CNET Editor Speaks Out »

Lindsey Turrentine, Editor-in-Chief at CNET:

We were in an impossible situation as journalists. The conflict of interest was real — a legal case can impact the bottom line of our company and introduce the possibility of bias — but the circumstances demanded more transparency and not hurried policy.

I could have quit right then. Maybe I should have. I decided that the best thing for my team was to get through the day as best we could and to fight the fight from the other side. Every single member of the CNET Reviews team is a dedicated, ethical, passionate technology critic. If I abandoned them now, I would be abandoning the ship.

Shawn King at The Loop:

Anyone else want to join me in calling bullshit on her statement? She didn’t do “everything within my power” to stop it this time. What makes us believe that she will next time?

While I’m not sure Shawn is in a position to say if Turrentine did everything she could, I agree with her statement that she was in an impossible situation.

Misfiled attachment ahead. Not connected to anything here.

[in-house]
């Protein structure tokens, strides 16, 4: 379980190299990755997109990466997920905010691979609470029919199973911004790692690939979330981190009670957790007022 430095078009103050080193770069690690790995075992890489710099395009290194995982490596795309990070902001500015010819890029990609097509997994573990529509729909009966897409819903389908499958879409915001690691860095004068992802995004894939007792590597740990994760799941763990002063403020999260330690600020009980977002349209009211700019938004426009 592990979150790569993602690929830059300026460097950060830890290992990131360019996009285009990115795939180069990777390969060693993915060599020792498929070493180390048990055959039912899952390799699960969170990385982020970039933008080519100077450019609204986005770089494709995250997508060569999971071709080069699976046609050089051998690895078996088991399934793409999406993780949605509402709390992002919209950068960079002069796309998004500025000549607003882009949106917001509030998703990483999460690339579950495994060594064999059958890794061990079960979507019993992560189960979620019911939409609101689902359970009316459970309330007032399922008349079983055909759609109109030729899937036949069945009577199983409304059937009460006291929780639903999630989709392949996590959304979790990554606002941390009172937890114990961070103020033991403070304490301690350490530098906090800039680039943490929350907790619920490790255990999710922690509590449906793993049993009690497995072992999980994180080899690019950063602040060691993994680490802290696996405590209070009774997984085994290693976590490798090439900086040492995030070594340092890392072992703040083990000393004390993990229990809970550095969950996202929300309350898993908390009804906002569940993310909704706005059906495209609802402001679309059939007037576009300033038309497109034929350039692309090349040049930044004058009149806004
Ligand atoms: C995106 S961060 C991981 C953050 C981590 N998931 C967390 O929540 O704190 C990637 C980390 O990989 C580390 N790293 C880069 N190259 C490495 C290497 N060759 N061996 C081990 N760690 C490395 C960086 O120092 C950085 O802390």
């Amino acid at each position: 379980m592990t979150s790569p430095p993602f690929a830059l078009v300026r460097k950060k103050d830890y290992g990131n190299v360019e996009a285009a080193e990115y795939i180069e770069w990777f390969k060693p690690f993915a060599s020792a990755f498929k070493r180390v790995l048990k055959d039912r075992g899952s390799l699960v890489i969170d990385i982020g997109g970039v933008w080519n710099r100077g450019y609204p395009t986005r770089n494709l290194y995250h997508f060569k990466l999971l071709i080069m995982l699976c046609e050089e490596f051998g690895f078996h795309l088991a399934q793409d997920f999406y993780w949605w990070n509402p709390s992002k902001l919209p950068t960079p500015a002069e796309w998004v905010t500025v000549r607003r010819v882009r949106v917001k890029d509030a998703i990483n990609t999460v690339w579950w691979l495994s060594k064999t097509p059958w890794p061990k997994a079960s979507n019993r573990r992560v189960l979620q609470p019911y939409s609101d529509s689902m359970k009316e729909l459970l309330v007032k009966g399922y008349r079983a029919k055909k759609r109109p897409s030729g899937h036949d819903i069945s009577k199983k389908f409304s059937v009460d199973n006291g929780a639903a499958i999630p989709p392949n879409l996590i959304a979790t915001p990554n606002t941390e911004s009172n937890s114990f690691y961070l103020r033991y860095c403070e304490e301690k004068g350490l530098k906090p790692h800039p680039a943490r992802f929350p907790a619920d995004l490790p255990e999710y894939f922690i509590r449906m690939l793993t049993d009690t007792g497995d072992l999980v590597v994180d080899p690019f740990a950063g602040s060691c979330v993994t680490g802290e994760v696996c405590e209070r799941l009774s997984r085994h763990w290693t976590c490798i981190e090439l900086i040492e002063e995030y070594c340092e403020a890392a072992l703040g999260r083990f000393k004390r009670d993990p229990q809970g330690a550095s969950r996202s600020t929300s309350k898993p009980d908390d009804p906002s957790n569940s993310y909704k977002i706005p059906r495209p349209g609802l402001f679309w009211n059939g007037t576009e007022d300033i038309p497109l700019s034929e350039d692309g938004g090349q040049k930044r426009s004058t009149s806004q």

Journalism only works when its free of restrictions like the ones CBS put on CNET last week. What the tech blog did by recalling its award to the Dish Hopper sucks, and puts its journalistic integrity on the line. That said, Turrentine is being open about what happened.

Here she is again:

Later that evening, we were alerted to the legal conflict for CBS. All night and through to morning, my managers up and down CNET and I fought for two things: To honor the original vote and — when it became clear that CBS Corporate did not accept that answer — to issue a transparent statement regarding the original vote.

That bit about issuing “a transparent statement” is key here, and why I think Shawn’s comment might be unfair. By passing along the official CBS statement, Turrentine exposed CBS to be a censor, turning their own words against them. In an impossible situation, I think she made the best choice she could. Quitting would not change the policy, and ignoring it would just lead to her losing her job. Painting CBS in to a corner on this was the best call any editor in her position could have made.